One fundamental question raised on the basis of the distinction between internal and external self-determination is that the line of distinction is, at best, very thin. If we admit that a people has the right to realize its interests, its aspirations, its sovereignty, the question of secession should not therefore, and cannot therefore, be an issue, because secession is simply an instrument for the attainment of the aspiration. In other words, self-determination is strategic in ultimate objective, while secession is tactical in manifestation. The right to secession is necessarily a resultant from the right to aspirations.

Consequently, any forceful repression of agitations for self-determination, in whichever sense it is considered, cannot but be illegal, and therefore has the potential to raise the international responsibility of the Government of Nigeria in different ways. The International Criminal Court would surely look for cases of war crimes and crimes against humanity, if not for crimes of possible genocide. In fact, the proponents of the Principle of International Responsibility to Protect cannot but be expected to show interest.

Another major untruth that largely explains why Nigeria is seriously engrossed by armed insurgency and armed banditry is the erroneous belief espoused in the country’s 1999 Constitution as amended that Nigeria is indissoluble and indivisible. This belief is nothing more than a political wish that does not learn from the experiential knowledge from international history. In other words, the PMB is unnecessarily wrapped up in the glory of his Nigerian civil war experience to the extent that he is currently building an imaginary Nigeria that is indivisible and indissoluble in his mind. The truth is that Nigeria can be dissolved and can be divided regardless of the modus operandi.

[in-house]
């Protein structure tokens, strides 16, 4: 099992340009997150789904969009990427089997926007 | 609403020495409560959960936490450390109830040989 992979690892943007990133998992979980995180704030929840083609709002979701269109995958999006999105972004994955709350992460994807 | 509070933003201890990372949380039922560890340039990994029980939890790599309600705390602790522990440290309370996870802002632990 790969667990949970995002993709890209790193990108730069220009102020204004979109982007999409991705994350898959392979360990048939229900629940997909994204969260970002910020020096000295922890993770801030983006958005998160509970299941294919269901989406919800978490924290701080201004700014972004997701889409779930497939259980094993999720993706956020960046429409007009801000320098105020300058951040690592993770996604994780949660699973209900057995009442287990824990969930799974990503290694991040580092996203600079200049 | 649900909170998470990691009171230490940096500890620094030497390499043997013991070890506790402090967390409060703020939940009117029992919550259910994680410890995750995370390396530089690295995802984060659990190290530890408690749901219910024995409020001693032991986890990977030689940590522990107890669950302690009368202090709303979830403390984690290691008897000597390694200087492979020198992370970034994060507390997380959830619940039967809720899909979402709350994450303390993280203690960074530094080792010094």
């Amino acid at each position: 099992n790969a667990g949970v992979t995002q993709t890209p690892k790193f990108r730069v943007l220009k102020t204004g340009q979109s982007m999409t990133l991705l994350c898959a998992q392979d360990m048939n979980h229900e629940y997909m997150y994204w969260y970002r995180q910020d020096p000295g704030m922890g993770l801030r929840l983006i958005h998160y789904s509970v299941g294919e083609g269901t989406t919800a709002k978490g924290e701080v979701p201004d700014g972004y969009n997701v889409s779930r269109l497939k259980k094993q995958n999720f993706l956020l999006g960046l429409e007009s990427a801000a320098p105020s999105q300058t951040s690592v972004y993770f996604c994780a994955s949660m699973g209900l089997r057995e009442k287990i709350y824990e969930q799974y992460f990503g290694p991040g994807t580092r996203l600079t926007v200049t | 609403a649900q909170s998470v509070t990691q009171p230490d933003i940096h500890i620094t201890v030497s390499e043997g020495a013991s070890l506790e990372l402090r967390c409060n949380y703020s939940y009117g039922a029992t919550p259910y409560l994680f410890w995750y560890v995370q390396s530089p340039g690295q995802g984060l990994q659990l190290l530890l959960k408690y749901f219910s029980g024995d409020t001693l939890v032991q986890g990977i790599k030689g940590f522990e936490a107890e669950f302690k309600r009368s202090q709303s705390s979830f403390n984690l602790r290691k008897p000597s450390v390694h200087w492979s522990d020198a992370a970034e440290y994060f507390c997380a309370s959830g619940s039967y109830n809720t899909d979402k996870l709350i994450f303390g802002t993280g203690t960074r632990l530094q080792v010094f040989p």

The untruth of an indivisible and indivisible Nigeria is not informed by existing international experiences. What can truly determine divisibility or indivisibility, dissolubility or indissolubility, is the political will of a given people to accept to be divided or united and to be associated in a union. In the very manner people are free to or not to join professional associations in Nigeria, so are people similarly free to belong to the Nigerian nation-state, even if the 1999 Constitution as amended were not to have been fraudulently presented as a people’s constitution.

It is useful to also remind of the meaning of Nigeria’s policy of non-alignment. Many scholars and observers often wrongly interpret the policy to imply not aligning with any of the Cold War blocs. It is wrong because the policy truly accepts to align, but the decision to align must be a resultant from Nigeria’s sovereign freedom of decision to align with whichever side. In this regard, it is Nigeria’s national interest that determines on which side to align. This freedom of decision to decide is one of the pillars on which the principle of self-determination is predicated in its two aspects.